The fun thing about the Book of Revelation is that there are so many possible symbolic interpretations of the Four Horsemen that you can take literally any collection of four at-least-vaguely-related characters or objects and make it work. Seriously, give it a try.
An Introduction to Correspondences, Associations, and Symbolism in Witchcraft
I’m happy to present another article designed for those beginning their journey into witchcraft and magick. This one is particularly heavy on theory rather than practice, but I do feel that a firm understanding of the philosophies that underlie magick makes for a more robust and effective practice.
In a few previous articles for beginner witches, I discussed using symbols, such as the planetary glyphs, in visualization and sketched form. This is quite practical, but prior to undertaking this sort of work, it’s important to have an understanding of the role symbols (of all kinds) play in magick and witchcraft. Thus, I’ll be discussing that here! Enjoy, and I hope you find it informative and entertaining!
What are symbols, really?
Symbols, as most of us know, are things that stand in for something else in a certain context and for a certain purpose. The letter A in the Latin alphabet is symbolic of the sound made by that letter, and computers are full of symbols designating different programs and processes. When most people think of a symbol, even in an occult context, though, they tend to picture a line drawing or sigil representing a spirit, planet, or other concept. These are indeed examples of symbols, but the concept goes much deeper. Just as a sigil is symbolic of something, so can be a color, sound, general shape, or physical object.
Most beginner witches already have inklings of this - you may know, for example, that a chalice or cup symbolizes the element of water as a whole in some contexts. Realize, though, that almost everything used in witchcraft, for the most part, has some sort of value as a symbol, and stands for something else. This includes ingredients such as herbs and candles, the wand, dagger, and other tools, as well as more intangible things such as colors or sounds. Indeed, almost anything and everything can act as a magical symbol in the hands of an astute witch, and any symbol can be used in spellcasting or magick depending on the purpose.
You see, the majority of magick as it is practiced today (and particularly most witchery) involves the use of a notion commonly called sympathetic magick. Sympathetic magick takes the very concept of symbols and how they work to its utter conclusion. In any spell or magickal operation, the witch typically seeks to exert influence over something that would otherwise be beyond his or her control. Though other methods exist, the most common way of doing this is via sympathetic magick and the use of symbols to stand in for that which the witch wishes to influence. The witch chooses a symbol to represent the target of the spell, and performs actions upon it (which are themselves symbols), often using secondary symbolic ingredients as well.
Suppose a friend becomes sad and despondent, and you would like to aid in cheering him up using witchcraft. You might visit the friend and collect an article of their discarded clothing, something not to be missed but which he’s worn or kept around for quite some time, like a small sock or piece of an old t-shirt. This bit of fabric acts a symbol for your friend’s entire existence, owing to the fact that it originated with him, was heavily used by him, and was in physical proximity with them. This is enough to forge a powerful connection in your own mind between the friend’s material (often called a taglock, see this article) and the friend himself.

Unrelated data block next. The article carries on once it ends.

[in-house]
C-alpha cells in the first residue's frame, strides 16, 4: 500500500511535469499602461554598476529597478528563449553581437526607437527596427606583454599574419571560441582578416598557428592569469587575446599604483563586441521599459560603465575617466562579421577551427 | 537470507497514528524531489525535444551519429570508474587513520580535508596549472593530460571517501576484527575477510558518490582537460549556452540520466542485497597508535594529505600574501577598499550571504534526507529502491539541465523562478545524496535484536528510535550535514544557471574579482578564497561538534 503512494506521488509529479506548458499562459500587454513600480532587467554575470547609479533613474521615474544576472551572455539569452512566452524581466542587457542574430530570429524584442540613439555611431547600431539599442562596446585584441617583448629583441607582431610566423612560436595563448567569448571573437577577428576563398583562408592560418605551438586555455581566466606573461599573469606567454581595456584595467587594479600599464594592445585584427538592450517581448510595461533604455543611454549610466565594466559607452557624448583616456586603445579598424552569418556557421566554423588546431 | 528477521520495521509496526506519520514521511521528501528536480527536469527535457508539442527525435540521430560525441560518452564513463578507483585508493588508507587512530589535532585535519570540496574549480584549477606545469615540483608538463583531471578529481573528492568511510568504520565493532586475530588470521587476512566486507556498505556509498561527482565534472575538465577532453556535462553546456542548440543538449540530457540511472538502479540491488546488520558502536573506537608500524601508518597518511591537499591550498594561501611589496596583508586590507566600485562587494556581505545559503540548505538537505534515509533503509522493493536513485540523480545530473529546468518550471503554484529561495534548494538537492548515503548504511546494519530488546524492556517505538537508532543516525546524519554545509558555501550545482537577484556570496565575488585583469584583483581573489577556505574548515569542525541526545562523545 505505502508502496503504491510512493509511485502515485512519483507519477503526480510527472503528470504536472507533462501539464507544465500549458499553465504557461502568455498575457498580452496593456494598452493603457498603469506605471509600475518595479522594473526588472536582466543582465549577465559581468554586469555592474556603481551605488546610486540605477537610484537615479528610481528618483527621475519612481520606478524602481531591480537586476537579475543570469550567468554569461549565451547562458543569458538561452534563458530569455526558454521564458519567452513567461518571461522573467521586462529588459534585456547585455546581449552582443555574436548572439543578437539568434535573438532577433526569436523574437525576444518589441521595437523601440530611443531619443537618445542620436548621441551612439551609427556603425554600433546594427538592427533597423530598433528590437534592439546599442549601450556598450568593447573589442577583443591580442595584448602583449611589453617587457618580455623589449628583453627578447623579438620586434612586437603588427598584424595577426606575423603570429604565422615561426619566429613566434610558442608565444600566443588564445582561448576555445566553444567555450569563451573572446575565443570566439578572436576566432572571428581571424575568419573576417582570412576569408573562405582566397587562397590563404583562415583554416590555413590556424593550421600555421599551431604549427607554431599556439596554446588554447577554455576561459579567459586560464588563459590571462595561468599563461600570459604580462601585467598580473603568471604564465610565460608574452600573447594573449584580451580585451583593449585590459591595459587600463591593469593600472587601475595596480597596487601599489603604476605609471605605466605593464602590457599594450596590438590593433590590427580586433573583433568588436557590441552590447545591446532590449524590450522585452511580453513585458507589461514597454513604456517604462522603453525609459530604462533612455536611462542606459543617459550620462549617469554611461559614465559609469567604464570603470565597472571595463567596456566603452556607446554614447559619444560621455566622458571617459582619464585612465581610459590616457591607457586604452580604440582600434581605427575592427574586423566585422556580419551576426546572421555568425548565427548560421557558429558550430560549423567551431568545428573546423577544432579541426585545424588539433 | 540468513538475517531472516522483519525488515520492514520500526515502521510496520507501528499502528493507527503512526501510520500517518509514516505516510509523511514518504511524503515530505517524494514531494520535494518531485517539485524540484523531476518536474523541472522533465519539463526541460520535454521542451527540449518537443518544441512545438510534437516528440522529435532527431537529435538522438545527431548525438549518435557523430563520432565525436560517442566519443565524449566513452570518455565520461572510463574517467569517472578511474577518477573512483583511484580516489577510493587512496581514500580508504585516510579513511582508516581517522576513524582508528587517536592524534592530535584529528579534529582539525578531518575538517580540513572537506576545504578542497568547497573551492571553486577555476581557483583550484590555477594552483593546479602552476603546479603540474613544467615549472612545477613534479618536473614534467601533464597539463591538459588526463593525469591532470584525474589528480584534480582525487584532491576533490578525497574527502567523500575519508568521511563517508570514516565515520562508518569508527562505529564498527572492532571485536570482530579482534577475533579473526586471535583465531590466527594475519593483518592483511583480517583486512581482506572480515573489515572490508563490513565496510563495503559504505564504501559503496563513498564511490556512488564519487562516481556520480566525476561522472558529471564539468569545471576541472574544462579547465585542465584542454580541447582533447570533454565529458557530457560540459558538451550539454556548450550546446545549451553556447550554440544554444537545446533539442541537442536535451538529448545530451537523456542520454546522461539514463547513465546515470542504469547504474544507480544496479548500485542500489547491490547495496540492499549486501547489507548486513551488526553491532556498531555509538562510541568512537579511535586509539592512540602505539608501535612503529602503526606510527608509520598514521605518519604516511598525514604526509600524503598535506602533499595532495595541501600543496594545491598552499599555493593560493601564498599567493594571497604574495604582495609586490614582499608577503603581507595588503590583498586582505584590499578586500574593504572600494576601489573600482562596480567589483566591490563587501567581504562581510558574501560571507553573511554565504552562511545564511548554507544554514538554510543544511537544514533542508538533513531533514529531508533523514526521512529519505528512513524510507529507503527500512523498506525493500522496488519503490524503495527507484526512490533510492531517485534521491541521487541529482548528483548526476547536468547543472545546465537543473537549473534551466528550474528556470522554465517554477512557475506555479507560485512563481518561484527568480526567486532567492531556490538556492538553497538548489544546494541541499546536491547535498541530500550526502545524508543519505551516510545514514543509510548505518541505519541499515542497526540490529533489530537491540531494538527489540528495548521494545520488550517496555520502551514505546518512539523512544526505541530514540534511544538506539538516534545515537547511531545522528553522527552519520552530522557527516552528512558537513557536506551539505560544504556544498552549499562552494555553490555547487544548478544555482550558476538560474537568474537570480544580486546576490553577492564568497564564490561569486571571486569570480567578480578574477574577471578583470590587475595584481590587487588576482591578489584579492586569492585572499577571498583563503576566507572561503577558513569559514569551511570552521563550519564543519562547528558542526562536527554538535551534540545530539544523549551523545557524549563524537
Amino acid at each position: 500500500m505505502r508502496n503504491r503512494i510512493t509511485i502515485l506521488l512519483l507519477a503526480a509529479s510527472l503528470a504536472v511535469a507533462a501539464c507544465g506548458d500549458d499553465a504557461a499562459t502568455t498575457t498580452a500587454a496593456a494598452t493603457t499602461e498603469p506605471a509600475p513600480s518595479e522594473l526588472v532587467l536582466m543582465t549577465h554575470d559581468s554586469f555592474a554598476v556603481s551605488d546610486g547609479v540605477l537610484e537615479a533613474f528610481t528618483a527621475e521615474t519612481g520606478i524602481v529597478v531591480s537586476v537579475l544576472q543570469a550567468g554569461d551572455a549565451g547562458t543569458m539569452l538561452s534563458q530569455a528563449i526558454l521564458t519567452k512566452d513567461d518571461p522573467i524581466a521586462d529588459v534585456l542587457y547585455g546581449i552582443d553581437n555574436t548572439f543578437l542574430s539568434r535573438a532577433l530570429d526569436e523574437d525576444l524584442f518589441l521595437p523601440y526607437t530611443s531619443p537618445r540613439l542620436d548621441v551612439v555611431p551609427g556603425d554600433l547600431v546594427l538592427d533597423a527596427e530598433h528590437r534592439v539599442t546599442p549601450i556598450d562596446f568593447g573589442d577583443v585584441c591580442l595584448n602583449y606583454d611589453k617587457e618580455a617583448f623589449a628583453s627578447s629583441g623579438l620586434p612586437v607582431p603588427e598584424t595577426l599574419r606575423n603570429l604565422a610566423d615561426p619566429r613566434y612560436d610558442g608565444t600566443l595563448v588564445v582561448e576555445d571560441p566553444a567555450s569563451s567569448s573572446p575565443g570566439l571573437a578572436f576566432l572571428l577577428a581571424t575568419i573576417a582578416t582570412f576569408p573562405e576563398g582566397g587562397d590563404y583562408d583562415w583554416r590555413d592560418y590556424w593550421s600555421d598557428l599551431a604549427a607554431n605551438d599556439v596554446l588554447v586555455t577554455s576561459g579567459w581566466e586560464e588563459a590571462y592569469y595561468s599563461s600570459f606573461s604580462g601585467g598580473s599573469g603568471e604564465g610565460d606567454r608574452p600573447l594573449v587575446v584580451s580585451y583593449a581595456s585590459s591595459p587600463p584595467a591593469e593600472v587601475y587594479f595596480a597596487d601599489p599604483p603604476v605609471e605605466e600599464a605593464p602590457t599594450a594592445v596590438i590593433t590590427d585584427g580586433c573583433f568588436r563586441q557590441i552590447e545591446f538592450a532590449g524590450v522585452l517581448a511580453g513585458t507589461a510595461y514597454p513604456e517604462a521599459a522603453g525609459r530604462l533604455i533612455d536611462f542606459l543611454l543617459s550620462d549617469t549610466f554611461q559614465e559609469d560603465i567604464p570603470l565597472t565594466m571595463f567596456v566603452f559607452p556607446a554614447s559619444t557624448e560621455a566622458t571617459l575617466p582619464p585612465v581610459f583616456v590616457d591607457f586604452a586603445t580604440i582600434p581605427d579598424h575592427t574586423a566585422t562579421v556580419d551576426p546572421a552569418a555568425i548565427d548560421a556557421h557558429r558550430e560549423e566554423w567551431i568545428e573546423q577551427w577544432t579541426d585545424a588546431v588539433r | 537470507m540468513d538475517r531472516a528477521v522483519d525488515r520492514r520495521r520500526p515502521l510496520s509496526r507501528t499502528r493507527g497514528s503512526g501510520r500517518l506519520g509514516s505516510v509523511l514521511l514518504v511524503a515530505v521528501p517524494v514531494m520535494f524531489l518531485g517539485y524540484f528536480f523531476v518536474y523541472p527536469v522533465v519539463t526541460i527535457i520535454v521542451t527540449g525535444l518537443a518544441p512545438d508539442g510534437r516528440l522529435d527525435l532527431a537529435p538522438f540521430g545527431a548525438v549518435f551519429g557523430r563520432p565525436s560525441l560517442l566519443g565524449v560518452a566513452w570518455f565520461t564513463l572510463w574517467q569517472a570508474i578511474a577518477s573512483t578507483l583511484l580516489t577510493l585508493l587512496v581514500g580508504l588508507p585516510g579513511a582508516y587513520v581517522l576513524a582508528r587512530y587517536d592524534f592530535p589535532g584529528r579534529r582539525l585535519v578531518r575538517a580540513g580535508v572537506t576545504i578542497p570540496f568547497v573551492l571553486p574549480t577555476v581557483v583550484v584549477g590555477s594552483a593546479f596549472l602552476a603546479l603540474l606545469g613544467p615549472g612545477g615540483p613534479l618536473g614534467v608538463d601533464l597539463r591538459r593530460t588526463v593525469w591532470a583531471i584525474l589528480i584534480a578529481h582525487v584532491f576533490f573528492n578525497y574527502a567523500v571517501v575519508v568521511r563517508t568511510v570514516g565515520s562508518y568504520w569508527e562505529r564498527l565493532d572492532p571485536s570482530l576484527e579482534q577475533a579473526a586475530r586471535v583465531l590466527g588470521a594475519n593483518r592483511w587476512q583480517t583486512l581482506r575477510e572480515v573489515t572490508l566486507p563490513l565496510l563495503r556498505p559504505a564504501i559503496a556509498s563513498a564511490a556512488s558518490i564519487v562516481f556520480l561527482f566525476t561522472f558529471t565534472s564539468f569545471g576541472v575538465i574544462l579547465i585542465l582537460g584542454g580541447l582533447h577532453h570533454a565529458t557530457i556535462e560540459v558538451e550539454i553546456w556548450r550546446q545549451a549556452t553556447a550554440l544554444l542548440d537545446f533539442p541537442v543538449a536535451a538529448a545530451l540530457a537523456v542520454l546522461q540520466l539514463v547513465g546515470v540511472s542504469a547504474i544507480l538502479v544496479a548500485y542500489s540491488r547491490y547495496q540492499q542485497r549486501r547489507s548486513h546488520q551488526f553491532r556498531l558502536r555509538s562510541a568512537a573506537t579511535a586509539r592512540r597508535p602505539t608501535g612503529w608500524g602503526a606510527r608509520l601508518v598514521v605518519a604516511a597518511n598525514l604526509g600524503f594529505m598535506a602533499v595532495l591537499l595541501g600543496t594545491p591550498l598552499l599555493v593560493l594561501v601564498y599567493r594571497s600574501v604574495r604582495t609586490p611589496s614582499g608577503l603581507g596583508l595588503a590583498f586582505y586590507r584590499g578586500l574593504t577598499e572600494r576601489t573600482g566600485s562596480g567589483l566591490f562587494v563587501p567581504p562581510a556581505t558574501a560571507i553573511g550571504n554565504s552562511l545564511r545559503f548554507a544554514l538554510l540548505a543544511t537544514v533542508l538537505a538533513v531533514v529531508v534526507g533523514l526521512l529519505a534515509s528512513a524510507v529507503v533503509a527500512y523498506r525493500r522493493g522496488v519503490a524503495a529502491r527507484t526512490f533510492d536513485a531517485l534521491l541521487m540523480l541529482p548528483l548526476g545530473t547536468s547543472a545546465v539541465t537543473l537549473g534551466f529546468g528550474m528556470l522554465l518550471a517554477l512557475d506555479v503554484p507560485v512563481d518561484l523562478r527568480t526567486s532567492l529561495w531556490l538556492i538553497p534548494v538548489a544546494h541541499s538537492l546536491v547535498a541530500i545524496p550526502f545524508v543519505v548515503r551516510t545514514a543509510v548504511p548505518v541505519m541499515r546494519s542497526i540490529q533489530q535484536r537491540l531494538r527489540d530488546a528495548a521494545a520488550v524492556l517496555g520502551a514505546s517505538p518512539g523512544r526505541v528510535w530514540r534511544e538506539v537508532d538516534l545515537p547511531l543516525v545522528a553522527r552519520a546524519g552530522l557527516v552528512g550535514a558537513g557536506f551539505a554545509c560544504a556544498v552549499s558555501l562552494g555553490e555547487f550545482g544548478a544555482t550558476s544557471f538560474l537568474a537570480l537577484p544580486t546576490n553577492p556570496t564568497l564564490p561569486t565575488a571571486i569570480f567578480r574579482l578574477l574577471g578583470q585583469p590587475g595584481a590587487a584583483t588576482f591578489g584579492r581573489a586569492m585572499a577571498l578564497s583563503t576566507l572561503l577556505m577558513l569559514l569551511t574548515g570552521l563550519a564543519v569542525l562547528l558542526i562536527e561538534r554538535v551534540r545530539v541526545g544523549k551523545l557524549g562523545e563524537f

This connection, though beginning and existing most strongly in the witch’s mind, allows the witch to perform symbolic actions upon the taglock (an article of clothing, in this case), and observe what are often quite tangible changes in the spell’s target (the friend) as a result. Each spell is actually an intricate, layered web of symbols acting upon one another. In one type of healing spell, the witch might sew the friend’s t-shirt into the shape of a poppet or human-shaped doll, perhaps even adding additional decorations and materials to make it resemble the friend more closely. This is a second layer of symbolism added to the first, and enhances the connection between the taglock (now a poppet) and the person it symbolizes.
A third layer of symbolism is added by the witch when he or she acts upon the poppet representing the friend. As the goal is to bring joy and cheer, the witch might fill the poppet with herbs, gemstones, and other ingredients associated with happiness. In the image below, you can see an example of such a spell. In this one, all the ingredients were chosen for their traditional Solar association. The Sun, most people would agree, is a cheerful creature indeed, and thus herbs and stones with Solar associations are particularly useful for inspiring happiness in the spell’s target.
The “Why” of Symbolism
Almost any book on witchcraft (of any sort) will tell you this, though. Most will also give lists of symbolic associations (often called correspondences) between concepts. This can range from a simple list of magical purposes (love, luck, prosperity, etc.) with ingredients prescribed for each to a complex series of tables detailing a web of connections between celestial, earthly, biological, and mineral entities. Below are some images I’ve made highlighting popular correspondences within the various traditions I use, mostly arising from alchemical and ceremonial traditions I’ve studied. The first describes mineral correspondences based on planetary principles. This is followed by information about the elements, and the third is purely describing the planets themselves and what they govern.